According to an expert in social media and the pressures on working mothers, millennial moms are likelier to filter advertising and social media than mothers from other generational groups. The pressures working mothers place on themselves is tied to increased stress levels, especially when faced with images of mothers who appear to be managing work and home pressures seamlessly on social media sites and ad pages.
According to Christine Wilson, founder of MtoM Consulting, millennial mothers appear to be better prepared to ignore what eMarketer described as “unauthentic noise.”
eMarketer asked Ms. Wilson what social channels resonate most strongly with millennial mothers and she mentioned the rapid growth of Instagram in this demographic within social media. At first, there was talk that millennial moms were leaving Facebook because their mothers were also on Facebook; however, according to Ms. Wilson, this may not be the case. In fact, she told eMarketer that “Eighty percent of our respondents answered that they use Facebook ‘many times a day,’ whereas Instagram was the second highest, at only 20 percent for many times a day.”
Although much Facebook use involves habit, millennial moms have a lot of friends on the site, which means a lot of connections. What’s more, new moms are known to be involved in information sharing concerning children and with more than just friends; for instance, “parents, aunts, uncles—people who might not be on Instagram,” Ms. Wilson told eMarketer.
eMarketer asked Ms. Wilson about smartphones that are always on and social media adding to millennial mom stress. Ms. Wilson explained that, when MtoM Consulting spoke with millennial moms, the moms often indicated that they do not feel great pressure to do everything because they are always connected and that this digital connection provides an improved tool for problem solving. This, Ms. Wilson told eMarketer, enables millennium moms to use digital as a way in which to improve what they are doing; for instance checking emails while at the park with their children. In this way, they are watching their children and able to share information. Ms. Wilson also noted that Amazon and Amazon Prime have improved the notion of instantaneous gratification. For example, a mom is able to order toilet paper or other supplies online with a few keyboard strokes, confident that those supplies will arrive within a day or two. Gone are the days of routinely having to pack children in the car to buy necessary home supplies that were not purchased on a prior shopping run or that ran out unexpectedly.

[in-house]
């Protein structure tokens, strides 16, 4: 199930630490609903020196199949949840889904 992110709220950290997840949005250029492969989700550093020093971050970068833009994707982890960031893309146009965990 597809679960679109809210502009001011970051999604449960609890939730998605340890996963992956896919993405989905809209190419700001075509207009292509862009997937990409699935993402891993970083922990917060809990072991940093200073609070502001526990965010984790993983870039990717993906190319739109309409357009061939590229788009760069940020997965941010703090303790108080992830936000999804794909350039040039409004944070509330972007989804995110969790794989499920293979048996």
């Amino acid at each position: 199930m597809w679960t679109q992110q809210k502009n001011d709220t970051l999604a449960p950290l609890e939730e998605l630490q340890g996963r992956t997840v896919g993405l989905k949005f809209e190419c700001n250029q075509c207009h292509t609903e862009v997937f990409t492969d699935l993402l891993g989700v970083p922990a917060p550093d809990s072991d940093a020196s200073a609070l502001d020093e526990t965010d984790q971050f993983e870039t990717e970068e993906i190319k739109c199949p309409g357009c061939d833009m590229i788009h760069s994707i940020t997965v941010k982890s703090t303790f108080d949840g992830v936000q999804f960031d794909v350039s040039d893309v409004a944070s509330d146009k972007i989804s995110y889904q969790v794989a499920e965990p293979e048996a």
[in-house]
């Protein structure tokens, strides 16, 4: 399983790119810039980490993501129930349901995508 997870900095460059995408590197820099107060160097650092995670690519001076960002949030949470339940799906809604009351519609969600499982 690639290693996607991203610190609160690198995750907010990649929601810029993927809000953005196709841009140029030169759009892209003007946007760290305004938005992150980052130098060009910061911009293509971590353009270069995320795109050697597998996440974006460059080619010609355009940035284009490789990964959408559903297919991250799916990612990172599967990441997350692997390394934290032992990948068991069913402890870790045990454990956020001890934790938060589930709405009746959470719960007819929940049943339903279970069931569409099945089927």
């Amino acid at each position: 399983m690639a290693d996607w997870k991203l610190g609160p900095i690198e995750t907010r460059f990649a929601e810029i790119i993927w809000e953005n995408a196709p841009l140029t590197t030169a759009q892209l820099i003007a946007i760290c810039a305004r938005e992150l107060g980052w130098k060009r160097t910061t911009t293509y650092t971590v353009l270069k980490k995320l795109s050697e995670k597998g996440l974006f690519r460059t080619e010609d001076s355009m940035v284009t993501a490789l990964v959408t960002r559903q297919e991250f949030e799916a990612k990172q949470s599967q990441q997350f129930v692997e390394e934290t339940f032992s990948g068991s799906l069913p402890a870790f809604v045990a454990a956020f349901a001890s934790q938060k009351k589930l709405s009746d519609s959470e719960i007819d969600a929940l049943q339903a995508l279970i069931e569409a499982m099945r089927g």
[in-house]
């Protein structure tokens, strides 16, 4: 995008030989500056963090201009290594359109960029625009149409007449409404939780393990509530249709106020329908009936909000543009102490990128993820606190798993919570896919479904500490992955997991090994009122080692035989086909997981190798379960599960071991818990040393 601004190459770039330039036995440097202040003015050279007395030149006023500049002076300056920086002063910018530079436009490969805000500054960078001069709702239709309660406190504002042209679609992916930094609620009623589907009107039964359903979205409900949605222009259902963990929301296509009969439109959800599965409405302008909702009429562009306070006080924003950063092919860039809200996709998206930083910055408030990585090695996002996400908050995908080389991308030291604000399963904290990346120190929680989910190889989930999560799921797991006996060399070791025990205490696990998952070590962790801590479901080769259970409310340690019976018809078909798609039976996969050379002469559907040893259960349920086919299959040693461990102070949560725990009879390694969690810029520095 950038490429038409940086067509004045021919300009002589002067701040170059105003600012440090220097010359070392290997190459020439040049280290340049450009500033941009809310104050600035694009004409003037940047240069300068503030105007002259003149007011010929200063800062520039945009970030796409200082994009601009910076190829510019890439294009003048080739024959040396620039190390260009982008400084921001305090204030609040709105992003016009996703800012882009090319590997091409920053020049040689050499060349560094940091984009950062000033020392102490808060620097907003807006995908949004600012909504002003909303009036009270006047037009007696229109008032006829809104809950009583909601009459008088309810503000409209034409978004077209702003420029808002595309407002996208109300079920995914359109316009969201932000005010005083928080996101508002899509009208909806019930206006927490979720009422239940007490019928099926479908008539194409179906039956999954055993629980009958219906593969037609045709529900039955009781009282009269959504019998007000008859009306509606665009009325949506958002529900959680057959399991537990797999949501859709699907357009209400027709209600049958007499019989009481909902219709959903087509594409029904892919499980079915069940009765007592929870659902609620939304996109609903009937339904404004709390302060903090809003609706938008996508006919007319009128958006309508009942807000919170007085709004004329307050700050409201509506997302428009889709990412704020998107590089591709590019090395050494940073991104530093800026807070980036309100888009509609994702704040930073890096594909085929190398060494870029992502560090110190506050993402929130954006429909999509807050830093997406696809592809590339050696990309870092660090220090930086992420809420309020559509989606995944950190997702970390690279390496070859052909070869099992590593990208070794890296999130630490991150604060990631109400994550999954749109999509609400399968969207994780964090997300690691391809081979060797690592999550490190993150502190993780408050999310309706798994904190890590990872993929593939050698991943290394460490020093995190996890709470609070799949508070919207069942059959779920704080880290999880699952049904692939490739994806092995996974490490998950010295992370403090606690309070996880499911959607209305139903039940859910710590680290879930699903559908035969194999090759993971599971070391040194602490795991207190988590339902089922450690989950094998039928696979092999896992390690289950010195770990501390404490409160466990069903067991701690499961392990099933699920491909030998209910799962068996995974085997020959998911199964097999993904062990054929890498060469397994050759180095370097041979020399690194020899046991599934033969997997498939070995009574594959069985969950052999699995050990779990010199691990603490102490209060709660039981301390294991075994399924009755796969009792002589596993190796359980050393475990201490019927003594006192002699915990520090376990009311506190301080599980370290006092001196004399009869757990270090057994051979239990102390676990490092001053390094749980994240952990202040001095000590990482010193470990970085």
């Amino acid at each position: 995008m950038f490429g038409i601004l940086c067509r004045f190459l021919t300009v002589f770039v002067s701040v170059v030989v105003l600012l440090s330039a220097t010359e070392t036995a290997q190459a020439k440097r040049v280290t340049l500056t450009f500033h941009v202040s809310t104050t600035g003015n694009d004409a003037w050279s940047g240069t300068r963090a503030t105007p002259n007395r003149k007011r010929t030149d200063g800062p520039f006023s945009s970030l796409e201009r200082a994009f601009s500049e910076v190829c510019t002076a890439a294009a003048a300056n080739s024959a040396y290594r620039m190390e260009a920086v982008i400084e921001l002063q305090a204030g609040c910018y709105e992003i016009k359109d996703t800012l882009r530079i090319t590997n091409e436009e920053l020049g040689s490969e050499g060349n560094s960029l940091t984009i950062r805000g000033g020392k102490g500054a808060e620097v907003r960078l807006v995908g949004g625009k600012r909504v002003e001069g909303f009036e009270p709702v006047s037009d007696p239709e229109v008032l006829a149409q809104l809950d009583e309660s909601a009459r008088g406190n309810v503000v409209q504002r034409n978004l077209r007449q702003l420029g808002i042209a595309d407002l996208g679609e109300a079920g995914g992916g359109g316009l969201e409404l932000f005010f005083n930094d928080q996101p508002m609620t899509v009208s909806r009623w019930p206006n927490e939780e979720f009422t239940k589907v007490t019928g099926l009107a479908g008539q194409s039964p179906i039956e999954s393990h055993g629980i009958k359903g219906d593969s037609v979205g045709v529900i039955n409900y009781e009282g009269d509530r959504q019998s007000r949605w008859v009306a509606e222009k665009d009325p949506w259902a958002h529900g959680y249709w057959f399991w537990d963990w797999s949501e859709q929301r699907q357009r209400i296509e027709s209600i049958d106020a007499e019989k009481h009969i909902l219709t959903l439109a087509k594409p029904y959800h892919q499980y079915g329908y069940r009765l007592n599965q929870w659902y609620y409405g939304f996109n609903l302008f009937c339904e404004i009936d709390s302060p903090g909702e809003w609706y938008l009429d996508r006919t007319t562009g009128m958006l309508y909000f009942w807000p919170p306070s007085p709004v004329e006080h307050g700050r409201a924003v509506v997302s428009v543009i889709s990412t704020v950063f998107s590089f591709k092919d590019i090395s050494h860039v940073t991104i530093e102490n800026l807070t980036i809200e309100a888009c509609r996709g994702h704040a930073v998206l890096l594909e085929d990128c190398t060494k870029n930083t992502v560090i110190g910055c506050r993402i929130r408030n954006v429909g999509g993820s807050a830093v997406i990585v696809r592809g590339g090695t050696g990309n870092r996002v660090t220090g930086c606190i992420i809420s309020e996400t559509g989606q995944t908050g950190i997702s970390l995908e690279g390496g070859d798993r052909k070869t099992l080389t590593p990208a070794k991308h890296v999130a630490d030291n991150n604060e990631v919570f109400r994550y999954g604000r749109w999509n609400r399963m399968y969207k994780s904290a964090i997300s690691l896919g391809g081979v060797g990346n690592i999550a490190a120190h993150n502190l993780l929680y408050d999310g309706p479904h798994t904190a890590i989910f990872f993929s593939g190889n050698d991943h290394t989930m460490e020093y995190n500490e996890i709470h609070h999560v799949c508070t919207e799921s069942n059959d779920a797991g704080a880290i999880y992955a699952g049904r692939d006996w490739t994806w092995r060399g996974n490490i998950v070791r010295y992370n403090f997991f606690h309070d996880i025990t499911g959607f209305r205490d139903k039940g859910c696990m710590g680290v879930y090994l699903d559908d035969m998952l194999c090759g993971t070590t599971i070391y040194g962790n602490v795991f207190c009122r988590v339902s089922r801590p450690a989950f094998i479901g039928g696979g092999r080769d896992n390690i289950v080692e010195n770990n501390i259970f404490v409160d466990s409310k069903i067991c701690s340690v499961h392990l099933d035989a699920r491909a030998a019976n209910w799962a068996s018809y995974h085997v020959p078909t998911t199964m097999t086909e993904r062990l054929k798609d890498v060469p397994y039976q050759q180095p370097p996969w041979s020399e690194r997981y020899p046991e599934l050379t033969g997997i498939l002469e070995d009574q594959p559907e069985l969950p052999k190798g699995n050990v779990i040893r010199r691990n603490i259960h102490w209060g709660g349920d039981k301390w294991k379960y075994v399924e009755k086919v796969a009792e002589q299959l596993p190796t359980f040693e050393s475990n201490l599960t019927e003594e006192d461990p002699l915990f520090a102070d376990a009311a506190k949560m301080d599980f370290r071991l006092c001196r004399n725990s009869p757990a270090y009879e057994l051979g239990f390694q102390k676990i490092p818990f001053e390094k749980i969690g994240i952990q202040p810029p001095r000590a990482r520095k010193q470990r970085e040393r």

Millennial moms also seem to be better able to weed out the competitive social media over sharing and are more receptive to mobile advertising. “Millennials are pretty aware of what the noise is all about, and they are quick to filter out the things they find to be unauthentic. They filter out the noise, and they focus on the brands that they feel understand them and that relate to them. They also are looking for brands that are talking to them,” Ms. Wilson told eMarketer.
“If the ads convey something that is going to make life simpler or less stressful, then it will become something they’re interested in hearing about,” Ms. Wilson added, noting that moms, in general, are always seeking brands that will simplify their lives. Ads that express that simplicity or ease to daily stress will be noticed.
Today’s mothers seek a balance with being a mom and “fashion, recipes, news, technology,” as well as business, noted Ms. Wilson. “There becomes a point at which being a mom becomes a little bit more of a piece of what you’re doing in your life, especially as you’re having your second child and so on,” Ms. Wilson told eMarketer. With social media, moms are able to create a personal community with like-minded moms; their digital world is becoming more about who they are and what they are looking to do, such as dining choices and family vacation destinations.
eMarketer; Millennial Mothers More Apt Than Other Mothers to Filter Out Advertising, Social Media Noise; Nov 7, 2014.